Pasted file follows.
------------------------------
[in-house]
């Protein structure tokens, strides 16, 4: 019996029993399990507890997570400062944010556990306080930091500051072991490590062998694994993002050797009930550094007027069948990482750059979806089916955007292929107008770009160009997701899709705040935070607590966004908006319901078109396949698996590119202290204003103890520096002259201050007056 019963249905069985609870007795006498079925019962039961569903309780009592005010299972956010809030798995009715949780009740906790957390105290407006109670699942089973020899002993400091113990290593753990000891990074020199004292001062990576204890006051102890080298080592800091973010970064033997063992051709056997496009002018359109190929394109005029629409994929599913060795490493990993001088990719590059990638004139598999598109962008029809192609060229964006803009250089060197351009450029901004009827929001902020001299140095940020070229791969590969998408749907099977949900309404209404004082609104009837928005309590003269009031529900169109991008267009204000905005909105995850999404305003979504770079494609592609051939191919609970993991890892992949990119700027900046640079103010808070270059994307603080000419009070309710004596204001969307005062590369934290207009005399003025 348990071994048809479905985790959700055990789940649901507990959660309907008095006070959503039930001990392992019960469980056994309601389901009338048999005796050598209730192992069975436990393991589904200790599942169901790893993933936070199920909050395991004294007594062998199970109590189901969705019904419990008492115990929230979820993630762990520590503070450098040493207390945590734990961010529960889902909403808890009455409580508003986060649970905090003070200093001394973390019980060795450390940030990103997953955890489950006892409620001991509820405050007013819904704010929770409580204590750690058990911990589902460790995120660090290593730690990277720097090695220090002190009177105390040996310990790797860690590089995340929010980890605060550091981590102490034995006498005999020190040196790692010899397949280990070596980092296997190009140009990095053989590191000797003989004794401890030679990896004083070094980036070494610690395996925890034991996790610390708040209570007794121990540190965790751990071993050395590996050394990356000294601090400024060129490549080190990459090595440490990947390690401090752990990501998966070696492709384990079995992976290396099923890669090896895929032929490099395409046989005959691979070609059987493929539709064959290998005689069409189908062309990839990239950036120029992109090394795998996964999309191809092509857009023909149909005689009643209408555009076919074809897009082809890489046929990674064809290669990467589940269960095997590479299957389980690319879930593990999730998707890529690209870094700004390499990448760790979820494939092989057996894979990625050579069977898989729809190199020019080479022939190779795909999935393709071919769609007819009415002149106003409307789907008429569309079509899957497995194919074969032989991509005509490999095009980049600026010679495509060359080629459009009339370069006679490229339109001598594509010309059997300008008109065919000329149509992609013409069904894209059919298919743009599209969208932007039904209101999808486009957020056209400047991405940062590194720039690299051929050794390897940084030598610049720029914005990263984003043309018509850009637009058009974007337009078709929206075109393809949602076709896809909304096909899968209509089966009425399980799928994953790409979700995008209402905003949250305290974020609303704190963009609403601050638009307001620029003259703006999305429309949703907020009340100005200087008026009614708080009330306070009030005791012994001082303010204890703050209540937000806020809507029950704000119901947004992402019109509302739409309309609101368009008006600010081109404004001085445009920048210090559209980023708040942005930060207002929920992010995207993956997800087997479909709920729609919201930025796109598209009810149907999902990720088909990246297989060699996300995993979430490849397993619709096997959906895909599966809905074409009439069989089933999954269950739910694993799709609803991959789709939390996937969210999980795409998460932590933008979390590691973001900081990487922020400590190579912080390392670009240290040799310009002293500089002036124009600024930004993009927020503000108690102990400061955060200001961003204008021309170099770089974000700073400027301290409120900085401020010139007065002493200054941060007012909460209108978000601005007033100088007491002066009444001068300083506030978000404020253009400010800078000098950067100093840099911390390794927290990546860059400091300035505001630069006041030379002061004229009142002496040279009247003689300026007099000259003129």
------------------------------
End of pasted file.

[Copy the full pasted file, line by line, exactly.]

[in-house]
């Protein structure tokens, strides 16, 4: 019996029993399990507890997570400062944010556990306080930091500051072991490590062998694994993002050797009930550094007027069948990482750059979806089916955007292929107008770009160009997701899709705040935070607590966004908006319901078109396949698996590119202290204003103890520096002259201050007056 019963249905069985609870007795006498079925019962039961569903309780009592005010299972956010809030798995009715949780009740906790957390105290407006109670699942089973020899002993400091113990290593753990000891990074020199004292001062990576204890006051102890080298080592800091973010970064033997063992051709056997496009002018359109190929394109005029629409994929599913060795490493990993001088990719590059990638004139598999598109962008029809192609060229964006803009250089060197351009450029901004009827929001902020001299140095940020070229791969590969998408749907099977949900309404209404004082609104009837928005309590003269009031529900169109991008267009204000905005909105995850999404305003979504770079494609592609051939191919609970993991890892992949990119700027900046640079103010808070270059994307603080000419009070309710004596204001969307005062590369934290207009005399003025 348990071994048809479905985790959700055990789940649901507990959660309907008095006070959503039930001990392992019960469980056994309601389901009338048999005796050598209730192992069975436990393991589904200790599942169901790893993933936070199920909050395991004294007594062998199970109590189901969705019904419990008492115990929230979820993630762990520590503070450098040493207390945590734990961010529960889902909403808890009455409580508003986060649970905090003070200093001394973390019980060795450390940030990103997953955890489950006892409620001991509820405050007013819904704010929770409580204590750690058990911990589902460790995120660090290593730690990277720097090695220090002190009177105390040996310990790797860690590089995340929010980890605060550091981590102490034995006498005999020190040196790692010899397949280990070596980092296997190009140009990095053989590191000797003989004794401890030679990896004083070094980036070494610690395996925890034991996790610390708040209570007794121990540190965790751990071993050395590996050394990356000294601090400024060129490549080190990459090595440490990947390690401090752990990501998966070696492709384990079995992976290396099923890669090896895929032929490099395409046989005959691979070609059987493929539709064959290998005689069409189908062309990839990239950036120029992109090394795998996964999309191809092509857009023909149909005689009643209408555009076919074809897009082809890489046929990674064809290669990467589940269960095997590479299957389980690319879930593990999730998707890529690209870094700004390499990448760790979820494939092989057996894979990625050579069977898989729809190199020019080479022939190779795909999935393709071919769609007819009415002149106003409307789907008429569309079509899957497995194919074969032989991509005509490999095009980049600026010679495509060359080629459009009339370069006679490229339109001598594509010309059997300008008109065919000329149509992609013409069904894209059919298919743009599209969208932007039904209101999808486009957020056209400047991405940062590194720039690299051929050794390897940084030598610049720029914005990263984003043309018509850009637009058009974007337009078709929206075109393809949602076709896809909304096909899968209509089966009425399980799928994953790409979700995008209402905003949250305290974020609303704190963009609403601050638009307001620029003259703006999305429309949703907020009340100005200087008026009614708080009330306070009030005791012994001082303010204890703050209540937000806020809507029950704000119901947004992402019109509302739409309309609101368009008006600010081109404004001085445009920048210090559209980023708040942005930060207002929920992010995207993956997800087997479909709920729609919201930025796109598209009810149907999902990720088909990246297989060699996300995993979430490849397993619709096997959906895909599966809905074409009439069989089933999954269950739910694993799709609803991959789709939390996937969210999980795409998460932590933008979390590691973001900081990487922020400590190579912080390392670009240290040799310009002293500089002036124009600024930004993009927020503000108690102990400061955060200001961003204008021309170099770089974000700073400027301290409120900085401020010139007065002493200054941060007012909460209108978000601005007033100088007491002066009444001068300083506030978000404020253009400010800078000098950067100093840099911390390794927290990546860059400091300035505001630069006041030379002061004229009142002496040279009247003689300026007099000259003129």